While many of the health risks related to pesticides are unproven, some experts believe pesticides pose the greatest risks to infants and children. Several studies conducted in recent years seem to suggest a connection between pesticides and attention deficit hyperactivity disorder (ADHD). A highly publicized article published in the June 2010 issue of Pediatrics featuring a large-scale study in Montreal, as well as several other articles (see here and here), found that exposure to a class of pesticides known as organophosphates increase the risk of diagnosis with ADHD.
Because these agents kill pests by disrupting their nervous systems, Dr. Maryse Bouchard of the University of Montreal explains, “it seems plausible that exposure… could be associated with ADHD-like symptoms.” In fact, with exposure to these pesticides the risk is “100 percent more.”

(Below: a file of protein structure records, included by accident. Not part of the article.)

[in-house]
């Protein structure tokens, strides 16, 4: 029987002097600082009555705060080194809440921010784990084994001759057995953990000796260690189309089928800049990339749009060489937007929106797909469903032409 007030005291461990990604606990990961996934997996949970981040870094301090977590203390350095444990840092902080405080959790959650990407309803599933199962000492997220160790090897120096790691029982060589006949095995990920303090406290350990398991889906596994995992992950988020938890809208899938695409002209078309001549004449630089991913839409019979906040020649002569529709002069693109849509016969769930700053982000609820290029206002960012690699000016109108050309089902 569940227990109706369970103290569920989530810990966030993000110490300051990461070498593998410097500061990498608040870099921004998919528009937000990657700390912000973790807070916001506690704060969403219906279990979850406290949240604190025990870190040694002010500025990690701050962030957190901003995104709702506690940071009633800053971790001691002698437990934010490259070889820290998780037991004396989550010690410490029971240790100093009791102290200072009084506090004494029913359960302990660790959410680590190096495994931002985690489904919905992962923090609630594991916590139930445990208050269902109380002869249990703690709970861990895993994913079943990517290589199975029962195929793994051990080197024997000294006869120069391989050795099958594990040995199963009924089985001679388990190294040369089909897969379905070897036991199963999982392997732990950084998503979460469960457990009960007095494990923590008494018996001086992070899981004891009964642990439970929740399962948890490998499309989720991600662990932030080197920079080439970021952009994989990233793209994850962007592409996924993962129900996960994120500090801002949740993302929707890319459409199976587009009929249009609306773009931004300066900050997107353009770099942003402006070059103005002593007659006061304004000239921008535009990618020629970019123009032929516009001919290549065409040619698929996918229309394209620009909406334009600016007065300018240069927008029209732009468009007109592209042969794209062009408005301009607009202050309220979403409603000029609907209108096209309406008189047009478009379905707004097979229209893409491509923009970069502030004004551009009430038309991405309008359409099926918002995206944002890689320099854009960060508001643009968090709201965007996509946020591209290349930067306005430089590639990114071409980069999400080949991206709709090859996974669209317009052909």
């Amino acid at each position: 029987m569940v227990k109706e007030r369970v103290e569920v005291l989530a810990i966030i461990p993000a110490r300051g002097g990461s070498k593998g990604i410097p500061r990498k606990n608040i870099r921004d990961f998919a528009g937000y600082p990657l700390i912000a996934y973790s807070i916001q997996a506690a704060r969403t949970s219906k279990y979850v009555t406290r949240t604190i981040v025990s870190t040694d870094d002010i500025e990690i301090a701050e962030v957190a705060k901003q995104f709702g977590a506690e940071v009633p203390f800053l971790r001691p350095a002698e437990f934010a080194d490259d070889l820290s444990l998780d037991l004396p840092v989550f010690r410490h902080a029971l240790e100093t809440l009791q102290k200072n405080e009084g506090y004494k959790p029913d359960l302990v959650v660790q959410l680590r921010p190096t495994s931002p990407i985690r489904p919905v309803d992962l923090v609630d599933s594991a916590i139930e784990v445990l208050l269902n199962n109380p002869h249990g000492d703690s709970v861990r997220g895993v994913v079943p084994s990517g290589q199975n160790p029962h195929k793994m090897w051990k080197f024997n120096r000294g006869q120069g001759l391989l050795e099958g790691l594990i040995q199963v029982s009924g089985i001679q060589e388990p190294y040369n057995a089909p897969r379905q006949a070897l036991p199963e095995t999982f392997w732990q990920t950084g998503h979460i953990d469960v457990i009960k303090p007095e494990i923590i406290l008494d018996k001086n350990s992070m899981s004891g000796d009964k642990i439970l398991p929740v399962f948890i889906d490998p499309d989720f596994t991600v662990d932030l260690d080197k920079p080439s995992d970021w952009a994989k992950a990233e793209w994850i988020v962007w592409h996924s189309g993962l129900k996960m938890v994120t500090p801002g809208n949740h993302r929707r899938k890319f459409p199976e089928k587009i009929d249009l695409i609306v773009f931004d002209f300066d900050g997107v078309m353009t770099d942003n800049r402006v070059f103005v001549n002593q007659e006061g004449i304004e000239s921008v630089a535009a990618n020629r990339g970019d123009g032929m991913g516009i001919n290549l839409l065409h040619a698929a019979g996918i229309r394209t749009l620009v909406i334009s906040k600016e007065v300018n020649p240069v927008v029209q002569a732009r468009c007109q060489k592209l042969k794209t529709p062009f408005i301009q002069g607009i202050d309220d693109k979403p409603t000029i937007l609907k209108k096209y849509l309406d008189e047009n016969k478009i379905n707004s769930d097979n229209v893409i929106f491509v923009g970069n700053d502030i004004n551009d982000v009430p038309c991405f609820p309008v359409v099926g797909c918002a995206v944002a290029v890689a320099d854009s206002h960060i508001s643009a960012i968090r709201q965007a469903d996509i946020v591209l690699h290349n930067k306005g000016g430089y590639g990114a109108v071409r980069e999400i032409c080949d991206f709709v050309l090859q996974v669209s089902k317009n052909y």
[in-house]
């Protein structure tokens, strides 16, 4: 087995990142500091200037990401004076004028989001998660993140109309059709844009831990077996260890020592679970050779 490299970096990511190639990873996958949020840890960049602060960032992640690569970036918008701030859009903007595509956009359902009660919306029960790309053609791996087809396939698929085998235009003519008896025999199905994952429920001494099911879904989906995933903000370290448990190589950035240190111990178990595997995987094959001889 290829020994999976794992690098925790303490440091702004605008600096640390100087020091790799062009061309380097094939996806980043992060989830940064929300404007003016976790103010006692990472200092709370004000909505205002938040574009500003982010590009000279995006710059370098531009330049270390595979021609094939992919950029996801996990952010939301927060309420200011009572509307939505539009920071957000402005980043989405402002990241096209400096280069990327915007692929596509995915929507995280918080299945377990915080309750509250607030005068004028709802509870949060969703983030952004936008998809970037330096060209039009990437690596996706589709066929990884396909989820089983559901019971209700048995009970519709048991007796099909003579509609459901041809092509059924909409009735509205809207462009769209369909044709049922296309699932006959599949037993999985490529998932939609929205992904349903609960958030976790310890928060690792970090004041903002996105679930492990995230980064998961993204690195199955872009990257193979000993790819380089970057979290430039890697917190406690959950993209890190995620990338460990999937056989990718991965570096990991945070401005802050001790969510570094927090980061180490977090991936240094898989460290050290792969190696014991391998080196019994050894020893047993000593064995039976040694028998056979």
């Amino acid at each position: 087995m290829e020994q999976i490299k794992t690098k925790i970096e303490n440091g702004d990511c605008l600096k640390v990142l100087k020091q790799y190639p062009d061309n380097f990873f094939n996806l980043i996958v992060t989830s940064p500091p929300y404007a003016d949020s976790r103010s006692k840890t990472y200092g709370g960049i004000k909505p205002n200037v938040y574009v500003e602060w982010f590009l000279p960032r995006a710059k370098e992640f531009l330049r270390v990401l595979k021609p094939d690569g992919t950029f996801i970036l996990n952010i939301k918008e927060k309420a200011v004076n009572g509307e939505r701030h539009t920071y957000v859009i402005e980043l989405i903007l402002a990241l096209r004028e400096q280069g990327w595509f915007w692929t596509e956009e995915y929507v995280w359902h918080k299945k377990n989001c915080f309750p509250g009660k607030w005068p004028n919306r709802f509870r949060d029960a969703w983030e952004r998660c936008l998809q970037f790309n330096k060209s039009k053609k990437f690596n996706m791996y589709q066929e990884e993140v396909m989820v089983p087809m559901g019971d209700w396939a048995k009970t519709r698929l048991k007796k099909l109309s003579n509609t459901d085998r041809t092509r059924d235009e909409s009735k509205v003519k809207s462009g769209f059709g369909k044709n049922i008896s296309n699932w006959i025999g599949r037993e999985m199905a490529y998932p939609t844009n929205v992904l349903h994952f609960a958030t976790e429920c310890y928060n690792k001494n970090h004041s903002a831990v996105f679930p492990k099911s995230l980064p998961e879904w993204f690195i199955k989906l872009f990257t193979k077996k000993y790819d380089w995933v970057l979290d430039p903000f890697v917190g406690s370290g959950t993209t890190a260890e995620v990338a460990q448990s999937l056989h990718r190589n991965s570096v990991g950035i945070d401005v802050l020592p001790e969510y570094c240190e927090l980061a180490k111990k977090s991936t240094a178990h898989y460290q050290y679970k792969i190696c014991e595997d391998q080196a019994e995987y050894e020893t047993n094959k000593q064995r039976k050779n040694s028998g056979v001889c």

Organophosphates are persistent or long-lasting, with the U.S. Department of Agriculture finding trace amounts on frozen blueberries, green beans, strawberries, celery, and peaches. In addition, the pesticides are also used by lawn care companies.
Although all of the causes of ADHD are not yet clear, the authors of the Pediatrics study suggest parents avoid using bug sprays in the home and eat organic foods when possible. When that’s not possible, parents should scrub all produce to reduce residue, and consider buying produce from local growers (such as farmer’s markets); even if not organically grown, local produce often has less pesticide residue than industrially farmed produce.
However, eating organic foods can be significantly more expensive than eating conventional ones. The Environmental Working Group provides a list of the most (and least) pesticide-laden fruits and vegetables so you can make the best choices for your family.